Why worry about obedience? In some cases it is a matter of life and death. Do not run into traffic. Do not stick objects into power outlets. Do not touch burners or pull pots of boiling water onto your self. But there is also the matter of just day to day items like getting up, getting dressed, having breakfast, lunch, dinner, music practice, bathing and bed time. Having arguments about things that happen multiple times a day, every day, is a pointless, painful waste of everybody’s time.

When my son was young, perhaps around nine, we had some visitors. I told my son it was time to go to bed and he took himself off. One of the visitors was astounded and commented “you didn’t have a half hour argument!” I remember thinking – “That sounds awful! That would be a daily occurrence.”

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The President and Professor Woke

I recently had occasion to mock the program of a “mini-conference” in our Department of Philosophy, which promised us lectures on “the black penis” as “the organ of non-being” and “institutional anti-Black misandry” (here).  The moving force behind that conference was, very likely, Dr. Tommy Curry, an associate professor who specializes in Critical Race Theory, Africana Philosophy, Anti-Colonial Economic Thought, Colonial Sexuality Studies, etc.  Dr. Curry is this morning squirming under the bright lights of official censure for comments he made in a radio interview nearly five years ago.  Continue reading

Now Fire the Whiners

According to Politico 

The news of FBI director James Comey’s firing struck like a thunderclap at field offices around the country, where agents heard first from TV or the internet that their boss had been dismissed by President Donald J. Trump.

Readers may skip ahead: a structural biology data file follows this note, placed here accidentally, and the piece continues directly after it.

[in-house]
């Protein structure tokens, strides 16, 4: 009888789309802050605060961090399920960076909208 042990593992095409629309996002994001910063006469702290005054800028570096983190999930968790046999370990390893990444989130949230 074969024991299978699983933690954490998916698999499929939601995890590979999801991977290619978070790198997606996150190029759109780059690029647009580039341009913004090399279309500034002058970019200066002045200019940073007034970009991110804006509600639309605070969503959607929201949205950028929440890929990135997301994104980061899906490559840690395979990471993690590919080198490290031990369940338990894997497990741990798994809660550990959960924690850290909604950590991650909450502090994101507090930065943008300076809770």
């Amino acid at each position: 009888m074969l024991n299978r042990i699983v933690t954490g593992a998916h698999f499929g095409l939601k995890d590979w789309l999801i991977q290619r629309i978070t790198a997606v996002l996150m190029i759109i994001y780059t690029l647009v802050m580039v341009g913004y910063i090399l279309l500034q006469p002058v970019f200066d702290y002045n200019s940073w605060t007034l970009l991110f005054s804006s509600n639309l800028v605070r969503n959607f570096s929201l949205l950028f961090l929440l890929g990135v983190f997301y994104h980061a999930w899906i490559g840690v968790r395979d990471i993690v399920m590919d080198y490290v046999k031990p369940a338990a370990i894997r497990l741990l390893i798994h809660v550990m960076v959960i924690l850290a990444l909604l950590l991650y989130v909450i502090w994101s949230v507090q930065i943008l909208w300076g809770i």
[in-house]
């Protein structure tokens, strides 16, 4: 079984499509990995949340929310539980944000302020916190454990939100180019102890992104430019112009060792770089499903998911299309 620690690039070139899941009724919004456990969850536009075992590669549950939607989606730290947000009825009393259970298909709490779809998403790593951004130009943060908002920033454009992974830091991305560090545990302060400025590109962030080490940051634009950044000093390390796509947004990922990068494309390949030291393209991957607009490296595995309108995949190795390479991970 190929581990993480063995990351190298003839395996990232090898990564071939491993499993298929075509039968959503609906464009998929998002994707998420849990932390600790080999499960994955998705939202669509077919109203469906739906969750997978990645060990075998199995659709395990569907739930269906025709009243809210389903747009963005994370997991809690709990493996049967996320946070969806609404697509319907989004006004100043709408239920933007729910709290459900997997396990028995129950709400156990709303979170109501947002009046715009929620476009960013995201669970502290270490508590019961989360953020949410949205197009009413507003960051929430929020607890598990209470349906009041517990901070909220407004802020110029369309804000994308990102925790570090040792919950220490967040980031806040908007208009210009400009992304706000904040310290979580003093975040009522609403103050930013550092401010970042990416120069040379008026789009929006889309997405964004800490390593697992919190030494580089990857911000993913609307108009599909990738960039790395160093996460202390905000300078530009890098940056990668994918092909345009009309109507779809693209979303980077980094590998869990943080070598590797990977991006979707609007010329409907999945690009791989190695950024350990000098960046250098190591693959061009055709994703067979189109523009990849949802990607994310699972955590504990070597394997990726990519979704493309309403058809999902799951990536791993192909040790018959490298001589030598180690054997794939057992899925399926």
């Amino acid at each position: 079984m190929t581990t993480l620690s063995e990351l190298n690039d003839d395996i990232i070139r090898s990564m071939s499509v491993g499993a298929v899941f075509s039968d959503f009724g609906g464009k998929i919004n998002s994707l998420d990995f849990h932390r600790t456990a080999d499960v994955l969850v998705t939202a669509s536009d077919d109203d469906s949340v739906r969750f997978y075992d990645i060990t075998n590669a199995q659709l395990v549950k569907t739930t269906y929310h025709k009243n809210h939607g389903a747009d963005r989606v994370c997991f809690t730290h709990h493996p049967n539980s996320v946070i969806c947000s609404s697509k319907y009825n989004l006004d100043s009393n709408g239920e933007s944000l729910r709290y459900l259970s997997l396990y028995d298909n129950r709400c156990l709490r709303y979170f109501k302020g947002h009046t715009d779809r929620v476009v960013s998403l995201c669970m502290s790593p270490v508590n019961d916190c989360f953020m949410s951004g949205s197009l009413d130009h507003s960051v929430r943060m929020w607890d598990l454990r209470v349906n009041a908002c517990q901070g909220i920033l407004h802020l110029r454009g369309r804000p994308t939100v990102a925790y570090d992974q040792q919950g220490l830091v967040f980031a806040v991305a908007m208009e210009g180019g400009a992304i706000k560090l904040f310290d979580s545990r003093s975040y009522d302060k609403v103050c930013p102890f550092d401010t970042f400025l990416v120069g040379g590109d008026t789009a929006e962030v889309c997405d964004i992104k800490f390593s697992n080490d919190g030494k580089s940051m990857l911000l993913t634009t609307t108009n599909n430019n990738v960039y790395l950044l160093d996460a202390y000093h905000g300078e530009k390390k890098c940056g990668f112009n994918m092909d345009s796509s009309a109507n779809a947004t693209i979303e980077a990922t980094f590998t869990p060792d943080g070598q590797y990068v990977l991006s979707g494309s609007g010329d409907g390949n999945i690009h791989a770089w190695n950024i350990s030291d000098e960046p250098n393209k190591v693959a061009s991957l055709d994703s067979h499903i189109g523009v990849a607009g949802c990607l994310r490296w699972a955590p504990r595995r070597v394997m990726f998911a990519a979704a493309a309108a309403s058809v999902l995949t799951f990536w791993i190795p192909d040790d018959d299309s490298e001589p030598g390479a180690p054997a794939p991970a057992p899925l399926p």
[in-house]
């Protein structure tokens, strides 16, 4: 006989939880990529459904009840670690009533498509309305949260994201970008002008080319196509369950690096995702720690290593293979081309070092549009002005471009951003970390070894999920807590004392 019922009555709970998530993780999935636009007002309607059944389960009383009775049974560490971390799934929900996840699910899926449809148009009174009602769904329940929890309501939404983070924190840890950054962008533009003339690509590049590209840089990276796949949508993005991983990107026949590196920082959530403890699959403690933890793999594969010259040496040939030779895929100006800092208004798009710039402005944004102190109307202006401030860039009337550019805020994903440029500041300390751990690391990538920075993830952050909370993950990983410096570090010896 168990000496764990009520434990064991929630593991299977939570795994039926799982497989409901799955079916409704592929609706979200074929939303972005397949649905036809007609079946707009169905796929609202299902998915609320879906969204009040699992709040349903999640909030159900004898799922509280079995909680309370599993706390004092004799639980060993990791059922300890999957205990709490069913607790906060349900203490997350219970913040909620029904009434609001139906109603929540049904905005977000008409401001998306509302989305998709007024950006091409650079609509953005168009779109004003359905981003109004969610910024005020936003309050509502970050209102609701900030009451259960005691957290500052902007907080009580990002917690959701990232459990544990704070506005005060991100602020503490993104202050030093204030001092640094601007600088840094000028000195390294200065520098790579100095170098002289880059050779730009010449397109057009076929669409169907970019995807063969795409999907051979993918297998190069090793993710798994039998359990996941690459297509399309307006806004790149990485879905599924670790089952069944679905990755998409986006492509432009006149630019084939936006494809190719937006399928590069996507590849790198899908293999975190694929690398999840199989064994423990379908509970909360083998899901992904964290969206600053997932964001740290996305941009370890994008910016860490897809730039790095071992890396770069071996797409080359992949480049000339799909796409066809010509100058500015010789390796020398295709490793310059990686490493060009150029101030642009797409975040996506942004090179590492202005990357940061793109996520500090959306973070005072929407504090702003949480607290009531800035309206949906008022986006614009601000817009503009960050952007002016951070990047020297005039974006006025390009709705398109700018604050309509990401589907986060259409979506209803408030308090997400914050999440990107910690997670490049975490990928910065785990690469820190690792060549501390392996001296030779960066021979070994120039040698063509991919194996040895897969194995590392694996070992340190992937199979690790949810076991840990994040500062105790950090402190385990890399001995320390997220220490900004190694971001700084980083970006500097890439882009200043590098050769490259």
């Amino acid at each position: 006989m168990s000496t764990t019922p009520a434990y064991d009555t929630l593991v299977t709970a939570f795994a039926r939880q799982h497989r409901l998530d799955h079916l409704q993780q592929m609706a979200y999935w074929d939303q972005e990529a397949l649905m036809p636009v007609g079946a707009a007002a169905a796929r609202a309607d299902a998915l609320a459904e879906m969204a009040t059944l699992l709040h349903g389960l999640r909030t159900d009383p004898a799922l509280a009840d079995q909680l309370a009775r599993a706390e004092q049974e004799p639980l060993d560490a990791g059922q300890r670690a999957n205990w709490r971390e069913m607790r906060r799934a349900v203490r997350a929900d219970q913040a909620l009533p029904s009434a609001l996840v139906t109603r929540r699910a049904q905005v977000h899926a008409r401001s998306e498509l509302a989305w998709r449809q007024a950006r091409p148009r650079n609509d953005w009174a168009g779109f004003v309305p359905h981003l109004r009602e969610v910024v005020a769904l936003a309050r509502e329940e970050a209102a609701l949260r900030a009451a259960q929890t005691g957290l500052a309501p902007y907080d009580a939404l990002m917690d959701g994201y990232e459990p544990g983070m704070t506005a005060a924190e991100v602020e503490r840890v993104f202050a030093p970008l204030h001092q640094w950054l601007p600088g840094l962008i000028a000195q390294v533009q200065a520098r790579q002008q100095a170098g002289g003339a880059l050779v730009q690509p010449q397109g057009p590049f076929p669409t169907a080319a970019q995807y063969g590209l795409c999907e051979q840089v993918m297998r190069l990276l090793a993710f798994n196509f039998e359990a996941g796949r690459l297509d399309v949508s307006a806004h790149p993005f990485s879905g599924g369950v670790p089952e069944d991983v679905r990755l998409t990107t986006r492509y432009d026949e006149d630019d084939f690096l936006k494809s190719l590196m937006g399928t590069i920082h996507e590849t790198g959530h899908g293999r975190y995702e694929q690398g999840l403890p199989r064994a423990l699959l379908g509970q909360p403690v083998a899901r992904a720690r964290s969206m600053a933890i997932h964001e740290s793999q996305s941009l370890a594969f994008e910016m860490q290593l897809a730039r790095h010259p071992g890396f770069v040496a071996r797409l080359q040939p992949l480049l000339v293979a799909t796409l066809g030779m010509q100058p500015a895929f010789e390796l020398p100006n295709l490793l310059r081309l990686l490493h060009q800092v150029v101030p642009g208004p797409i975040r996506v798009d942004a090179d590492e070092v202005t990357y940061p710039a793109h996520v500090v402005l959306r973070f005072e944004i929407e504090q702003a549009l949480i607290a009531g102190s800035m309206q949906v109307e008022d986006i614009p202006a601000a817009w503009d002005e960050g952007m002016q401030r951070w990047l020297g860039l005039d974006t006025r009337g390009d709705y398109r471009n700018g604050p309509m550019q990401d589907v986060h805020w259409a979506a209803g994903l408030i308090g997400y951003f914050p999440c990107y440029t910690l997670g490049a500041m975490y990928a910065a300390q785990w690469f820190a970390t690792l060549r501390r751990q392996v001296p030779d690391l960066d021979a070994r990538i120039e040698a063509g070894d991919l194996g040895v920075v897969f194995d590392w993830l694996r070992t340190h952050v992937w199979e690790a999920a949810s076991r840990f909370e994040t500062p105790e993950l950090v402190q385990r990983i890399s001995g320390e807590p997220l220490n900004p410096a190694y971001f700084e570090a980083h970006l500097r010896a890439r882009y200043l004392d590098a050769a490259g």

“I’m literally in tears right now. That’s all I have to say,” said a longtime special agent who’s known and worked with Comey for years, who first heard the news on the car radio.

I say: Please, Mr. President, fire that tear-eyed “special agent.”  Fire all tear-eyed agents of whatever sort.  The polity needs weepy G-men about as much as the Marine Corps needs interpretive jazz dancers.

Vagaries of Welcome

Welcome, Basil, my friend!  Come, take thy place on the settle
Close by the chimney-side, which is always empty without thee.

Henry Wadsworth Longfellow, Evangeline, 1847

We give voice to an oxymoron when we say that “anyone is welcome,” for the word “anyone” does not comport with the word “welcome.”  Welcome is simply not the sort of thing that we can say to anyone, since the word bears discrimination in its bones. Continue reading

Truth versus the Crowd in the Work of René Girard

Girard Excellent Photo-Portrait

Born in Avignon in 1923, the late René Girard (deceased 2015) trained in Paris during the German occupation of France as a specialist curator of medieval documents; beginning in 1949 he taught in the USA as a professor-generalist in history. He would eventually arrive at a fundamental insight regarding human nature that puts him on the level with the most profound anthropological thinkers in the Western or any other tradition. The road to this insight reached across a decade and required a change of scholarly interest. Girard first made his name, after switching his scholarly focus and obtaining a doctorate in French Literature at Indiana University in 1958, as a literary critic, with his study of vanity and resentment in prose narrative called, in French, Mensonge Romantique et Vérité Romanesque (1962). Deceit Desire & the Novel studies the authorial obsession with the genesis of misery in the tendency of the human subject to acquire his desires from what he takes to be the desire, or object-of-desire, of another person. Novelistic protagonists indeed imagine that absolute being, seemingly denied to them, resides embodied in the other person so that the subject wants and attempts to become that other person. Girard had discovered in the novelists the non-originality of desire. He had also discovered—or rather, the novelists had discovered—a complex psychology and a related oblique rhetoric, the Mensonge Romantique or “Romantic Lie” of the French original, that systematically deny this non-originality of desire and claim the complete, yet miserable, sufficiency of the ego. Even more simply, Girard had discovered the centrality of mimesis or “imitation” in psychology and culture.